A new school term meant I would have little or no time for birding. After spending almost two whole months without a single outing, I came to the realization that birding trips were never going to materialize unless I made scheduled them. Armed with that mindset, I scheduled my first outing for the month on the first day of the month. –What better time to start than right at the beginning, eh?
Sunday afternoon I decided to make a trip over to Laem Panwa to see what could be found. The kids could enjoy the sea and visit the turtles and I could take a look around and see what had transpired since my last visit almost a year ago.
It felt good to have a pair of binoculars around my neck once more, and the binos appreciated it too. –They had been packed off in the trunk of the car for so long they were a little stiff around the focus rings!
At the parking lot I found a pair of Brown throated Sunbirds foraging in the trees and the usual culprits were seen around the aquarium: Streak eared Bulbul, Common and White Vented Myna, Pacific Reef Egret and Pacific Swallow. A group of seven Pink necked Green Pigeons flew by, as did a single Brahminy Kite in full splendor.
Down by the turtle tanks a pair of Orange breasted Green Pigeons were seen roosting in the tall casuarinas. I remember the old days when this bird was present in flocks of 50 or more birds, and it was good to see this uncommon species once again.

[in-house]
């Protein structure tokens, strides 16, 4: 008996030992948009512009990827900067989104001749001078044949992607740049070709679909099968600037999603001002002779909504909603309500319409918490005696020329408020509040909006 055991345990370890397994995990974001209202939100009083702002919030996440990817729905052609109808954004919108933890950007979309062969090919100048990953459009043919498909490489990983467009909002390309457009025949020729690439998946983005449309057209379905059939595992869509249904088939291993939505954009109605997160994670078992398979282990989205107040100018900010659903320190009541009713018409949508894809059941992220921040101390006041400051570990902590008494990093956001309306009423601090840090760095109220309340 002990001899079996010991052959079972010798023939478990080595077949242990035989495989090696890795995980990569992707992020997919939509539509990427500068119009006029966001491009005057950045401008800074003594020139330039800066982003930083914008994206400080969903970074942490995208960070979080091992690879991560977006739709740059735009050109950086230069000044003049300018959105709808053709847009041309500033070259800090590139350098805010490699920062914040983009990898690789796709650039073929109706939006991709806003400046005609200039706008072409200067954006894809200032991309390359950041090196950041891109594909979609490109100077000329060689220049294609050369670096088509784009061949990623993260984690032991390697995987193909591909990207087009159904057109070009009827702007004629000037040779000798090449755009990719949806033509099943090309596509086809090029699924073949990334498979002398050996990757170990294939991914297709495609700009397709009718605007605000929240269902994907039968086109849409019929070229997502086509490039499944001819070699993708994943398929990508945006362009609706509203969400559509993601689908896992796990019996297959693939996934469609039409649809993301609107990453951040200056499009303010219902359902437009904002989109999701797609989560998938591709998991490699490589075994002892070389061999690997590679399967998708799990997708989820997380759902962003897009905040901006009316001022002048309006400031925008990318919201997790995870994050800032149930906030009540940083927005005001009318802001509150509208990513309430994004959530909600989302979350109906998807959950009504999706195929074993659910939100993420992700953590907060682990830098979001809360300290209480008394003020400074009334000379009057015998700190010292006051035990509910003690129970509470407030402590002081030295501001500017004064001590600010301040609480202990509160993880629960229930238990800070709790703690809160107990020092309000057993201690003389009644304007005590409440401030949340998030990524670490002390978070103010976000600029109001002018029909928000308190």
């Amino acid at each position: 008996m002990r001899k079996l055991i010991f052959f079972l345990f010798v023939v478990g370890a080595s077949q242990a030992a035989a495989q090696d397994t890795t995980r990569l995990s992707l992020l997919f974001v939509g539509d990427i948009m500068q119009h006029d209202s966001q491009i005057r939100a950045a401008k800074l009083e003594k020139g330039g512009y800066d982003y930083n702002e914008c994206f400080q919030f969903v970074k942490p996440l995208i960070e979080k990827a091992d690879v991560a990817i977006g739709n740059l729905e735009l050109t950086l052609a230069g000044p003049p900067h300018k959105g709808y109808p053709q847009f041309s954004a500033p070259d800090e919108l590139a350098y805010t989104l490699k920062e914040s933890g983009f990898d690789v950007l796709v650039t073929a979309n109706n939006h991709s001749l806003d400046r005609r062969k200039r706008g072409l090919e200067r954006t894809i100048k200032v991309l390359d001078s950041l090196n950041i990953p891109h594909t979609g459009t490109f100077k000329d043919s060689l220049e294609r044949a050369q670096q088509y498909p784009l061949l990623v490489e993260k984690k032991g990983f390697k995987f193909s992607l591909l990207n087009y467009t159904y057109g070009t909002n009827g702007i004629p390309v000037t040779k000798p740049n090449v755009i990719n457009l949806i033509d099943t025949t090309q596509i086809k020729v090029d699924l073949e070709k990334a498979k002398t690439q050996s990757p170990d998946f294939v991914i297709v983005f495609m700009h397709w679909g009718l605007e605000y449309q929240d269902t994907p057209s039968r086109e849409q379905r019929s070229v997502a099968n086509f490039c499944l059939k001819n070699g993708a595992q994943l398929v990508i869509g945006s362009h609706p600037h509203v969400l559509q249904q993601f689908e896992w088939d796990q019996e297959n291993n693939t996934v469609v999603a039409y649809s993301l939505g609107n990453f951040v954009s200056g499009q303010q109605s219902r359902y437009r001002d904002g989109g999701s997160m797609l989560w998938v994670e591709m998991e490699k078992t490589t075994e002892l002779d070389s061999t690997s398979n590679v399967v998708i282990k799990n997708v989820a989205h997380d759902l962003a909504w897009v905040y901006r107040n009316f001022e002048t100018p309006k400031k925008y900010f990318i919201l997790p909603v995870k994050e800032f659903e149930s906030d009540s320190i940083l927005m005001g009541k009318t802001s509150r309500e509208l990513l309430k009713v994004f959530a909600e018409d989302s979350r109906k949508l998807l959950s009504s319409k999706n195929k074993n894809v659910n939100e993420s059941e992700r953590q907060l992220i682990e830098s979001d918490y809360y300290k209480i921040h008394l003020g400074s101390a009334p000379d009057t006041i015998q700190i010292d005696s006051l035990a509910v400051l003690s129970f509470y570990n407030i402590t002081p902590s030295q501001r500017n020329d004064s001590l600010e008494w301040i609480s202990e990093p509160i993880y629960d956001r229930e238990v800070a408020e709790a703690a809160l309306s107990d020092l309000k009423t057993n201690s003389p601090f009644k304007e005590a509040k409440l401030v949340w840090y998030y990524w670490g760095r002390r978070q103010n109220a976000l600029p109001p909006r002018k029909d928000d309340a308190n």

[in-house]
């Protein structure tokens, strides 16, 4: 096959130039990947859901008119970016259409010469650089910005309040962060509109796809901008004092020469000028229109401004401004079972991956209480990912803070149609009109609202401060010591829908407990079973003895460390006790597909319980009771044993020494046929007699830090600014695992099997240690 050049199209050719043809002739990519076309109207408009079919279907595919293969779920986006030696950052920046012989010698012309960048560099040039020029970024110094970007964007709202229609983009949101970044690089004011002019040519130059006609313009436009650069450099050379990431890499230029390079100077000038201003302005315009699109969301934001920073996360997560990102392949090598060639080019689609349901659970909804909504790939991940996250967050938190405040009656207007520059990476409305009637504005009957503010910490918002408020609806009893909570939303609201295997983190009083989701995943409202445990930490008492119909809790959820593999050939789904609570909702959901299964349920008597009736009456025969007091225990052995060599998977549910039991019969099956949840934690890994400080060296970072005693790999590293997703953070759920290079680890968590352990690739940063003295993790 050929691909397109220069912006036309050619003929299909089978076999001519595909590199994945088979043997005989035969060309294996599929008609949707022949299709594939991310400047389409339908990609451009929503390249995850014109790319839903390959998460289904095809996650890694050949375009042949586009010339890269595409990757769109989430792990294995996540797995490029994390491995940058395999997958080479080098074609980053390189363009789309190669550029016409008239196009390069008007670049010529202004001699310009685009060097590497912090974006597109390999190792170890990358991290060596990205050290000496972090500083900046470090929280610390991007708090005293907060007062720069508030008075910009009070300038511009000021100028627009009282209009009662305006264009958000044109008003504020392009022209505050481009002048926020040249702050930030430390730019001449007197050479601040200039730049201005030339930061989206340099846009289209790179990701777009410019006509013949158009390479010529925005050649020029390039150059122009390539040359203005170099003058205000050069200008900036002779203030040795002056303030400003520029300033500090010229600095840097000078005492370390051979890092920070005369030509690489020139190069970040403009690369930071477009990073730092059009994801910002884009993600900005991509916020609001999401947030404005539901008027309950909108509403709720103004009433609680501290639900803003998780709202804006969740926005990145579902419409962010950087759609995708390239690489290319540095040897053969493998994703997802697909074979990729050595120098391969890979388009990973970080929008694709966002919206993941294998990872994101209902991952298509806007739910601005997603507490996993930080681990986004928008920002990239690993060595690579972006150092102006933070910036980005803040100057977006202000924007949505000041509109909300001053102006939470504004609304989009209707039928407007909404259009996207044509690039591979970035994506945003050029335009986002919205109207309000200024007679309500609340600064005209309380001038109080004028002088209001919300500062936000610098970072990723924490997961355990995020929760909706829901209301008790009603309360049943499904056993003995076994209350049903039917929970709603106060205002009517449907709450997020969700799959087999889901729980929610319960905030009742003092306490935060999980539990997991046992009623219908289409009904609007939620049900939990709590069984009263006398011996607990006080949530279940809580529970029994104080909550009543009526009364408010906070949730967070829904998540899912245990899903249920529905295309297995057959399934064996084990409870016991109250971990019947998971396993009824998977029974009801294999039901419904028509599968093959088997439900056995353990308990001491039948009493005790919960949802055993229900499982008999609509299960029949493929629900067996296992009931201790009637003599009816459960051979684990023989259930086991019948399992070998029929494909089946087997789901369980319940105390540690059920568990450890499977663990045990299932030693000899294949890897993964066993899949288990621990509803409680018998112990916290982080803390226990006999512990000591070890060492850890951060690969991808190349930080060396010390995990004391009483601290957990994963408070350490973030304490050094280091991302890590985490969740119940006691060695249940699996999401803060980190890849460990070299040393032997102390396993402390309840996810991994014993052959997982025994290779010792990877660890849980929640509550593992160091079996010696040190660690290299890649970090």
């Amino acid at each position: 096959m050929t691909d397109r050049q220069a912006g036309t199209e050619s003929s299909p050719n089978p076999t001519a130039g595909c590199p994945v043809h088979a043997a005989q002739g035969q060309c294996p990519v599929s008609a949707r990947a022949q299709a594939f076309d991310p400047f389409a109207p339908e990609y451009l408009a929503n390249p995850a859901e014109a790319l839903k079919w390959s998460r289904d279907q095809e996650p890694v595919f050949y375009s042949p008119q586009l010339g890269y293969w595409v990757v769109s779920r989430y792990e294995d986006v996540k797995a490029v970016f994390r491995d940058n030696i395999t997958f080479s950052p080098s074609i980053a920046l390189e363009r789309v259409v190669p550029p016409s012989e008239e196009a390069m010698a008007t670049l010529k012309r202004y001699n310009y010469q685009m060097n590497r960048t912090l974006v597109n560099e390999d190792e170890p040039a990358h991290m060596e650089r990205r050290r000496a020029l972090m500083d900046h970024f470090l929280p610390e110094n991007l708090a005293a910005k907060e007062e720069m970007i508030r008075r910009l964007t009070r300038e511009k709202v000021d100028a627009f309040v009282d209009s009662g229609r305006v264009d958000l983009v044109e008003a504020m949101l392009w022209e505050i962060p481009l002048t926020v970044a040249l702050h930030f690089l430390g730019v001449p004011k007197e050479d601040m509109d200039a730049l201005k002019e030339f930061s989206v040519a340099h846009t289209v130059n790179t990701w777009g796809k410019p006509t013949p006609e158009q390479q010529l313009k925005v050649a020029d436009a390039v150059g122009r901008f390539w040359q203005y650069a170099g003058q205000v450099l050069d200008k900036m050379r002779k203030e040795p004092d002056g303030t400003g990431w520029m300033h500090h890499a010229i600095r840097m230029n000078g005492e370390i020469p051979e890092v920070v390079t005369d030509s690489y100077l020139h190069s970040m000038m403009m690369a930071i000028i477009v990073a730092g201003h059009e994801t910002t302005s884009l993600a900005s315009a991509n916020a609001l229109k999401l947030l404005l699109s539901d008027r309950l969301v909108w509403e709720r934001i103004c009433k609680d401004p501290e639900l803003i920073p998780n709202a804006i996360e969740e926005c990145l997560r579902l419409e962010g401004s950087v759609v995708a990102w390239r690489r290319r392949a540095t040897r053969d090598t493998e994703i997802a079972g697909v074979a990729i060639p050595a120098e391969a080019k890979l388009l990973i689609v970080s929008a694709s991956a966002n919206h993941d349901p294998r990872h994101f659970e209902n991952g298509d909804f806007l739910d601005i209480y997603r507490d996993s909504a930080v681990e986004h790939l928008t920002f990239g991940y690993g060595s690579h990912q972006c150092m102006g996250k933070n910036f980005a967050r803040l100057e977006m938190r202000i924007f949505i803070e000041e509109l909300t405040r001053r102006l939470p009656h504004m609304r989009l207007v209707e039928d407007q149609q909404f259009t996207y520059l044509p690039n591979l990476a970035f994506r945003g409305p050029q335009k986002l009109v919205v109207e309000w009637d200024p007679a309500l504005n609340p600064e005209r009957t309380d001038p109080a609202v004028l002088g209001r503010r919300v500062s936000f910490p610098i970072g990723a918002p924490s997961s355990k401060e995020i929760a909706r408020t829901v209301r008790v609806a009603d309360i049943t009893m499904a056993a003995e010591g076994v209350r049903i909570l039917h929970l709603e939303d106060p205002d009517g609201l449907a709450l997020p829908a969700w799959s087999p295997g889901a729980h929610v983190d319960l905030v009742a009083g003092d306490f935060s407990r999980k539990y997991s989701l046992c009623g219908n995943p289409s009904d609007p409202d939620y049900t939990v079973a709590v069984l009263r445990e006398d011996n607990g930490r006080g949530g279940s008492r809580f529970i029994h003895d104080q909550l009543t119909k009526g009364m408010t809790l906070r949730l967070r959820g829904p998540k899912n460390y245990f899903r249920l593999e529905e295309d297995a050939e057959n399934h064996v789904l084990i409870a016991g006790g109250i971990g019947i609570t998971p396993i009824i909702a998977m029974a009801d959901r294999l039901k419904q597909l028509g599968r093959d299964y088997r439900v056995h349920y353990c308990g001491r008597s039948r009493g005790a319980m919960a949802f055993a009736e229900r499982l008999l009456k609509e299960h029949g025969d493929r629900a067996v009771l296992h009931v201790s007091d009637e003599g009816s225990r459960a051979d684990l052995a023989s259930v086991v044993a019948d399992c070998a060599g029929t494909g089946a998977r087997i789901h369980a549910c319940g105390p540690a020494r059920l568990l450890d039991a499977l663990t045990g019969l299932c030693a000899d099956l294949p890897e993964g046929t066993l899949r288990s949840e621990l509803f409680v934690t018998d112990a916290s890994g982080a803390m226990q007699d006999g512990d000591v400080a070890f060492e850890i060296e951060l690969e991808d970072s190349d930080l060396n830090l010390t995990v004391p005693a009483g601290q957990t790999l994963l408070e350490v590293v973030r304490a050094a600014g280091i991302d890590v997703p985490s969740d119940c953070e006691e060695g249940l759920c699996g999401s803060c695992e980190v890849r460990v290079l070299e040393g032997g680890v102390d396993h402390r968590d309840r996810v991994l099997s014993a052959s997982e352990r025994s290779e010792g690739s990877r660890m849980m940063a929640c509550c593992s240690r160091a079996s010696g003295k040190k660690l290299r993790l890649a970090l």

Near the reservoir I spotted a large bird in the tree and to my surprise it was a Pied Imperial Pigeon! These are not very commonly seen in this part of the island and are absolutely magnificent birds. They are by far my favorite of the imperial pigeons and to get such a good look at one was definitely the highlight of my day.
With my two boys in tow I made a quick visit to the viewpoint behind the guest houses at the far southeast side of the cape. Here I found a Grey faced Buzzard perched on a dead tree and heard a Blue winged Pitta calling. –Pitty I forgot to bring the bird calls!
On the open seas I saw a pair of dark terns (assumed to be Bridled) and a number of large terns which were to far away to be identified. On a buoy in the ocean were a number of terns roosting, presumably Common Terns.
A single Pied Imperial Pigeon was seen flying out towards one of the islands off the coast.
On the way back to the car we spotted other good birds, highlights being Collared Kingfisher and White bellied Sea Eagle.
A total of 34 species were seen, a good way to warm up for a busy month and hopefully there will be better things to come in the near future.